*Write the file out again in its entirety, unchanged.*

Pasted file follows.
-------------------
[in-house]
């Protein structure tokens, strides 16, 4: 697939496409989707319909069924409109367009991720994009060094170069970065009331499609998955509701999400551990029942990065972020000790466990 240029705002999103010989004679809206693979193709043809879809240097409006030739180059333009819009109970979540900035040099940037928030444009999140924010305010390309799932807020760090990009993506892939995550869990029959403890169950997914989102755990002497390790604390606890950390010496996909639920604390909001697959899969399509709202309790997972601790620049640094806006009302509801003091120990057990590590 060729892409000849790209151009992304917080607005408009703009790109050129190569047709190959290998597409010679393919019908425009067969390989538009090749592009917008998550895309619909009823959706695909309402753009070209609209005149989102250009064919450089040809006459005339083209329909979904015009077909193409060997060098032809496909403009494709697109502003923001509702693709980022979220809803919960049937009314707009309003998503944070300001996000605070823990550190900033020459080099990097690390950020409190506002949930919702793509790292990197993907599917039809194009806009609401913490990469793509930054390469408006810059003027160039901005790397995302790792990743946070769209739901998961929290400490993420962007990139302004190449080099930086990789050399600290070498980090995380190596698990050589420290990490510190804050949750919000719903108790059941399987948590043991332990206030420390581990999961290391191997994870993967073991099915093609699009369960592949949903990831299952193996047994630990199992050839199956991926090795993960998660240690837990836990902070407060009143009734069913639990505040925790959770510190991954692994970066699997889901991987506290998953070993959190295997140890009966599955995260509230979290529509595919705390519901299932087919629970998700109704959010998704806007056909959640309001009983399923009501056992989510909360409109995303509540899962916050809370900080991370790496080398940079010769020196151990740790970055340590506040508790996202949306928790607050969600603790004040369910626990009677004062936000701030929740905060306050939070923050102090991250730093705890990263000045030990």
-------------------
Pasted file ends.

[in-house]
């Protein structure tokens, strides 16, 4: 697939496409989707319909069924409109367009991720994009060094170069970065009331499609998955509701999400551990029942990065972020000790466990 240029705002999103010989004679809206693979193709043809879809240097409006030739180059333009819009109970979540900035040099940037928030444009999140924010305010390309799932807020760090990009993506892939995550869990029959403890169950997914989102755990002497390790604390606890950390010496996909639920604390909001697959899969399509709202309790997972601790620049640094806006009302509801003091120990057990590590 060729892409000849790209151009992304917080607005408009703009790109050129190569047709190959290998597409010679393919019908425009067969390989538009090749592009917008998550895309619909009823959706695909309402753009070209609209005149989102250009064919450089040809006459005339083209329909979904015009077909193409060997060098032809496909403009494709697109502003923001509702693709980022979220809803919960049937009314707009309003998503944070300001996000605070823990550190900033020459080099990097690390950020409190506002949930919702793509790292990197993907599917039809194009806009609401913490990469793509930054390469408006810059003027160039901005790397995302790792990743946070769209739901998961929290400490993420962007990139302004190449080099930086990789050399600290070498980090995380190596698990050589420290990490510190804050949750919000719903108790059941399987948590043991332990206030420390581990999961290391191997994870993967073991099915093609699009369960592949949903990831299952193996047994630990199992050839199956991926090795993960998660240690837990836990902070407060009143009734069913639990505040925790959770510190991954692994970066699997889901991987506290998953070993959190295997140890009966599955995260509230979290529509595919705390519901299932087919629970998700109704959010998704806007056909959640309001009983399923009501056992989510909360409109995303509540899962916050809370900080991370790496080398940079010769020196151990740790970055340590506040508790996202949306928790607050969600603790004040369910626990009677004062936000701030929740905060306050939070923050102090991250730093705890990263000045030990």